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Suburban legend: School cutoff dates and the timing of births

  • Dickert-Conlin, Stacy
  • Elder, Todd

Many states require children to reach age 5 by a specified date in the calendar year in order to begin kindergarten. We use birth certificate records from 1999 to 2004 to assess whether parents systematically time childbirth before these eligibility cutoff dates to capture the option value of sending their child to school at a relatively young age, thereby avoiding a year of child care costs. Testing for discontinuities in the distribution of births around cutoff dates, we find no evidence that the option value influences the timing of birth. Similarly, we find no systematic discontinuities in average mothers' characteristics or babies' health outcomes around cutoff dates. Timing in the neighborhood of eligibility cutoffs occurs only when the cutoffs coincide with weekends or holidays, which may have implications for recent research that assumes birth dates in the neighborhood of cutoffs are essentially randomly assigned.

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Article provided by Elsevier in its journal Economics of Education Review.

Volume (Year): 29 (2010)
Issue (Month): 5 (October)
Pages: 826-841

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Handle: RePEc:eee:ecoedu:v:29:y:2010:i:5:p:826-841
Contact details of provider: Web page: http://www.elsevier.com/locate/econedurev

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  1. Kasey S. Buckles & Daniel M. Hungerman, 2013. "Season of Birth and Later Outcomes: Old Questions, New Answers," The Review of Economics and Statistics, MIT Press, vol. 95(3), pages 711-724, July.
  2. Todd E. Elder & Darren H. Lubotsky, 2009. "Kindergarten Entrance Age and Children’s Achievement: Impacts of State Policies, Family Background, and Peers," Journal of Human Resources, University of Wisconsin Press, vol. 44(3).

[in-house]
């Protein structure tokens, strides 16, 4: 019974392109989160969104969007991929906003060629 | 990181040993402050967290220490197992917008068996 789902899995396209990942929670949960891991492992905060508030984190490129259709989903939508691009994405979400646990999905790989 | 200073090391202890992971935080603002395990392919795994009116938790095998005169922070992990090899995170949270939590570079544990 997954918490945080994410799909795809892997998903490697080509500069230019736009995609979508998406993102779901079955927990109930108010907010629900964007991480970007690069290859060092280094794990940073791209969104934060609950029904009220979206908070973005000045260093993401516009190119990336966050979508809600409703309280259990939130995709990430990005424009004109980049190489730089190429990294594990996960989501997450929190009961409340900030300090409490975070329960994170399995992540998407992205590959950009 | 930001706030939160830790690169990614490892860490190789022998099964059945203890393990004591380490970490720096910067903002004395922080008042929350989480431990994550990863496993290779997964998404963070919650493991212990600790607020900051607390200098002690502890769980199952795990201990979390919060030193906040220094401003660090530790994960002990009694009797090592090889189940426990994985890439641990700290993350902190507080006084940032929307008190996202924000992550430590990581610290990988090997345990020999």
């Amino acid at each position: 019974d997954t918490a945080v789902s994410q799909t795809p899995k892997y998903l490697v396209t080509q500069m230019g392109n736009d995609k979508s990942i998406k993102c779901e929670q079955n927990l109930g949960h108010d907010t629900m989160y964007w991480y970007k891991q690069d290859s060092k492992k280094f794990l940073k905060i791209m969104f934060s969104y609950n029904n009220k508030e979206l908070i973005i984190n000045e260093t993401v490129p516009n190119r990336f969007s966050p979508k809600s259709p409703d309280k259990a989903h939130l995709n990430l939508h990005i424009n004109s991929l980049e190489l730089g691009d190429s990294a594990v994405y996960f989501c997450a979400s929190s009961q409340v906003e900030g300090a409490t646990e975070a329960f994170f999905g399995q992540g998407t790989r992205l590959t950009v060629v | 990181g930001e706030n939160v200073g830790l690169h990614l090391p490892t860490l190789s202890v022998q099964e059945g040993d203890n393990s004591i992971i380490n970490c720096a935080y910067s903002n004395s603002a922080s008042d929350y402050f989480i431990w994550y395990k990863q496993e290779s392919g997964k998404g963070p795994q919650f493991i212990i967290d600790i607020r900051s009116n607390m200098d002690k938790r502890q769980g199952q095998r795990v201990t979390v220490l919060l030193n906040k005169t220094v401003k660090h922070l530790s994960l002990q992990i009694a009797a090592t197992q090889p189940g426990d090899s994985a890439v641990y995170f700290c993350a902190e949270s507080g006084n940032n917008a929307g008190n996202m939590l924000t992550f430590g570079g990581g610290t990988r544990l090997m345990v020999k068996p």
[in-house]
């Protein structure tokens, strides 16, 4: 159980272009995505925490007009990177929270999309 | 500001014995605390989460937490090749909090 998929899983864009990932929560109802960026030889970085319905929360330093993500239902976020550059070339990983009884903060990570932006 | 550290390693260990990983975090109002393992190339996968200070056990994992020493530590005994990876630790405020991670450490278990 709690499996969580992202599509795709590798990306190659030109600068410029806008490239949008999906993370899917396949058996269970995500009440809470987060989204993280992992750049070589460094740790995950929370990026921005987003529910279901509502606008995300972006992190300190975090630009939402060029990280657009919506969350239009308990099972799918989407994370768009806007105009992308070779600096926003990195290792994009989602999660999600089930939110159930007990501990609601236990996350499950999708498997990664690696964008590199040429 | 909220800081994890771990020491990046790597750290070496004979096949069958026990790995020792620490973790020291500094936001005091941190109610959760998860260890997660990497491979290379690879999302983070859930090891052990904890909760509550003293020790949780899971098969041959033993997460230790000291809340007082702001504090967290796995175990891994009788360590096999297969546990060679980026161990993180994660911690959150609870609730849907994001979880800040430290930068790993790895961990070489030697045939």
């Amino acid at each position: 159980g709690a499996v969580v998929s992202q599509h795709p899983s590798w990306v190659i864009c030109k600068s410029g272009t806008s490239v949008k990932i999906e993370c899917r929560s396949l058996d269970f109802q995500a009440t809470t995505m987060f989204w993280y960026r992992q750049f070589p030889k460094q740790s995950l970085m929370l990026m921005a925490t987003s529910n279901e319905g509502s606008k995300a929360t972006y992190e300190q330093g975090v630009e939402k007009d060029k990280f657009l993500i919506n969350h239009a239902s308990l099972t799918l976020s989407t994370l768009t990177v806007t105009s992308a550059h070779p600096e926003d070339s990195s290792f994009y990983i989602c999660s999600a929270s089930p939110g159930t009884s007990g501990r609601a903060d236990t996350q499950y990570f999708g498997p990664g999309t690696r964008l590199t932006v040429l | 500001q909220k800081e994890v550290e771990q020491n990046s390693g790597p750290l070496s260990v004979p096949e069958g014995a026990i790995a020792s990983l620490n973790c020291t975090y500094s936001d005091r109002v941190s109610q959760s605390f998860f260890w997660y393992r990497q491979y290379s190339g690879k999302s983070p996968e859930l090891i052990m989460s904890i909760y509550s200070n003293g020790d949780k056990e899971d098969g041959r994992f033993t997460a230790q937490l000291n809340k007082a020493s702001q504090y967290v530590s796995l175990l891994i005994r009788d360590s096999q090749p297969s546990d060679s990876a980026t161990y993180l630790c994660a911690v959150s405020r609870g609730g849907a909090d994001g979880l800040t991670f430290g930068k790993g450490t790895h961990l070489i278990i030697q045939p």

3. Carlos Dobkin & Fernando Ferreira, 2009. "Do School Entry Laws Affect Educational Attainment and Labor Market Outcomes?," NBER Working Papers 14945, National Bureau of Economic Research, Inc.
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  5. Elizabeth U. Cascio, 2009. "Maternal Labor Supply and the Introduction of Kindergartens into American Public Schools," Journal of Human Resources, University of Wisconsin Press, vol. 44(1).
  6. Ashlesha Datar, 2006. "The impact of kindergarten entrance age policies on the childcare needs of families," Journal of Policy Analysis and Management, John Wiley & Sons, Ltd., vol. 25(1), pages 129-153.
  7. Joshua S. Gans & Andrew Leigh, 2006. "Born on the First of July: An (Un)natural Experiment in Birth Timing," CEPR Discussion Papers 529, Centre for Economic Policy Research, Research School of Economics, Australian National University.
  8. Lee, David S. & Card, David, 2008. "Regression discontinuity inference with specification error," Journal of Econometrics, Elsevier, vol. 142(2), pages 655-674, February.
  9. David Deming & Susan Dynarski, 2008. "The Lengthening of Childhood," NBER Working Papers 14124, National Bureau of Economic Research, Inc.
  10. Patrick J. McEwan & Joseph S. Shapiro, 2008. "The Benefits of Delayed Primary School Enrollment: Discontinuity Estimates Using Exact Birth Dates," Journal of Human Resources, University of Wisconsin Press, vol. 43(1).
  11. Datar, Ashlesha, 2006. "Does delaying kindergarten entrance give children a head start?," Economics of Education Review, Elsevier, vol. 25(1), pages 43-62, February.
  12. Kureishi, Wataru & Wakabayashi, Midori, 2008. "Taxing the Stork," National Tax Journal, National Tax Association, vol. 61(2), pages 167-87, June.
  13. Kelly Bedard & Elizabeth Dhuey, 2006. "The Persistence of Early Childhood Maturity: International Evidence of Long-Run Age Effects," The Quarterly Journal of Economics, MIT Press, vol. 121(4), pages 1437-1472, November.
  14. Jonah B. Gelbach, 2002. "Public Schooling for Young Children and Maternal Labor Supply," American Economic Review, American Economic Association, vol. 92(1), pages 307-322, March.
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